Contrary to the exaggerations, though, most states already are under the 2 percent testing cap. A Center for American Progress analysis of 14 districts in seven states found that testing consumed an average of 1.6 percent of instructional time. In Tennessee, where I served as education commissioner, state-mandated standardized tests — covering reading, math, social studies and science — averaged between seven and 10 hours per student each year, well under 1 percent of the school year. Other states run longer, but only at the margins. The half-the-year claims? Creative math, at best.
Okay, but what about all that punishment? Maybe it isn’t the length of time — it’s the “high stakes” involved in the testing. Except this just isn’t the case. In most states that have implemented teacher evaluations, nearly all teachers perform at or above expectations. Additionally, states already use “multiple measures” to evaluate teachers. There are literally no states that use only test scores in their evaluations.
The truth is, it’s nearly impossible for a teacher to get fired because of poor test scores. And for schools, significant interventions generally happen at just the bottom 5 percent of campuses. Poor test results may be embarrassing when released publicly, which can lead schools to scramble into drill-and-kill test-prep mode. But the claims of massive stakes driven by federal or state law are overwrought.
The White House announcement, then, dives into the gulf between perception and reality. Essentially, Obama has promised that we will no longer do the things activists claimed we were doing but we actually weren’t.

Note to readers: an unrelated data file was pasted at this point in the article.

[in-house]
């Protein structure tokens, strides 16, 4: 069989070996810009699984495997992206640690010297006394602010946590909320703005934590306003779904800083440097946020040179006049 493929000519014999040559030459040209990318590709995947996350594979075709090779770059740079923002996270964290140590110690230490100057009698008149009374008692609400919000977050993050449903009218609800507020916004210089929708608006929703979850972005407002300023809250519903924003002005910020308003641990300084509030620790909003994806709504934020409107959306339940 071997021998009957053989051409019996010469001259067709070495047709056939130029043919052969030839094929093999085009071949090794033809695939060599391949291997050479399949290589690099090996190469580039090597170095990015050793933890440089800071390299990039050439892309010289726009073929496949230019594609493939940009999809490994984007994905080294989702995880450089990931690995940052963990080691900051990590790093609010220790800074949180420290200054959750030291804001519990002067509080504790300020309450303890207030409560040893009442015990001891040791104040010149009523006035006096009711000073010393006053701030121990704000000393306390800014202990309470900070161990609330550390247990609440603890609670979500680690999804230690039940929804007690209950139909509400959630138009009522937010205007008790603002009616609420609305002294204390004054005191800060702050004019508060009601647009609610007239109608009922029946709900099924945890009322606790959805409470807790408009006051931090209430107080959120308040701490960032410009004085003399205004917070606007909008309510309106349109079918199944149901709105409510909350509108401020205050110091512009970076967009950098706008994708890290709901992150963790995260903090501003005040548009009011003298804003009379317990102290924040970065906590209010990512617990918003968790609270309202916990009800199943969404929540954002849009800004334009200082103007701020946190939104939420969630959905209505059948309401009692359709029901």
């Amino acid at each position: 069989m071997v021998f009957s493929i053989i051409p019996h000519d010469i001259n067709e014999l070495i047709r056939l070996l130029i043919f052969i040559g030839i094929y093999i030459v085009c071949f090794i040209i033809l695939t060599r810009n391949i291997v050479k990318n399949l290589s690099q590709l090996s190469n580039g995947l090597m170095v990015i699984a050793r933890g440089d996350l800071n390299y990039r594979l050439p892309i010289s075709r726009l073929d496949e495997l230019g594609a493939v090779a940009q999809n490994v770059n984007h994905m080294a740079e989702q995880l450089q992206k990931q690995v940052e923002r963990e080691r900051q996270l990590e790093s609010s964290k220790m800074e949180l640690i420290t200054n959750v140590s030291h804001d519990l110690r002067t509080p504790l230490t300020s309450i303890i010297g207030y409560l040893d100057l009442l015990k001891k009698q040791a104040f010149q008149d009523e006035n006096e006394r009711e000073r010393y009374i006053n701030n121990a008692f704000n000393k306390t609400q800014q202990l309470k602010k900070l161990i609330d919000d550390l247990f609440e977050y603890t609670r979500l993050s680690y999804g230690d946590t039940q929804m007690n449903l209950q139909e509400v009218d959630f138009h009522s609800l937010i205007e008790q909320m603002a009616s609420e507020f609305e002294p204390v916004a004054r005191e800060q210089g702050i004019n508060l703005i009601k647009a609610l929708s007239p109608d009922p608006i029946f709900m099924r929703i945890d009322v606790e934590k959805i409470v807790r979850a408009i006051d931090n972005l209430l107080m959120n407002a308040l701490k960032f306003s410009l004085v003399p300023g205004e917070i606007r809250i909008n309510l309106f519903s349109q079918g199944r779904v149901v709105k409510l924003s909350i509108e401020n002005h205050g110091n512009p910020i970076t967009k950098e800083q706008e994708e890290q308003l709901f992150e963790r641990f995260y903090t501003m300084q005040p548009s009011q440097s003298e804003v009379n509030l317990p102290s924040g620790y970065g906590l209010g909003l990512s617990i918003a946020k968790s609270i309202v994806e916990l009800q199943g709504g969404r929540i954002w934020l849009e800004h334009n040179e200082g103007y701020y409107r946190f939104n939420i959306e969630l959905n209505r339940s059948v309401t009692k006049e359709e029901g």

Administration officials understand that it would be completely irresponsible to ditch standardized testing. There is a reason that most civil rights groups support annual exams: They believe that only through measurement and reporting can we ensure that minority children make enough progress to pursue their dreams. It’s not unreasonable to take 2 percent of the school year and use it to measure the progress made during the other 98 percent.
Still, many schools and districts do give too many unneeded and unwanted tests. But that’s not because of federal policy: Many of the standardized tests that critics blame on laws like No Child Left Behind actually are chosen and purchased by local schools. Some are good and are used to help teachers improve their instruction. Some just take up time. A recent report from the Council of the Great City Schools found that many tests given in urban districts are ordered at the local level. Making matters worse, giving more tests has no impact on student learning. If schools are giving interim exams to improve their performance on the “real” standardized tests, it isn’t working.
And most pressing for parents, many schools spend too much time on mind-numbing test prep, sitting kids at their desks and going over endless multiple-choice questions. Not only is test prep boring for kids, there is scant evidence that it improves scores. It is an ineffective strategy driven by an overreaction to a misperception of actual stakes.
So what should parents make of all this? First, they should dig into claims they hear about tests and stakes. How much time does your child — not all children added together, but your child — actually spend taking mandatory standardized tests? And what are the actual stakes? Is there really much likelihood that your teachers or school will suffer terrible consequences? How poorly would your class or school need to perform to trigger any punitive response? And if performance was that low, would that be acceptable to you, no matter how you feel about testing?
Parents should also take more control over district and school testing policies. Federal and state government roles are limited, so when excess testing happens, it often results from local decisions. Some of these decisions make sense, but many do not, and parents are right to feel frustrated if their children take extra tests with limited utility.
Most important, parents should focus their complaints on test prep in their local schools. As states give better assessments with more writing and problem-solving, schools have even less reason to make kids sit at their desks filling in circles (though as long as ready-made test-prep kits are being marketed to them, many schools and school districts will keep purchasing them). The “high stakes” are largely a myth and should not be an excuse for boring lessons. Parents can and should demand quality instruction, not low-yield test prep.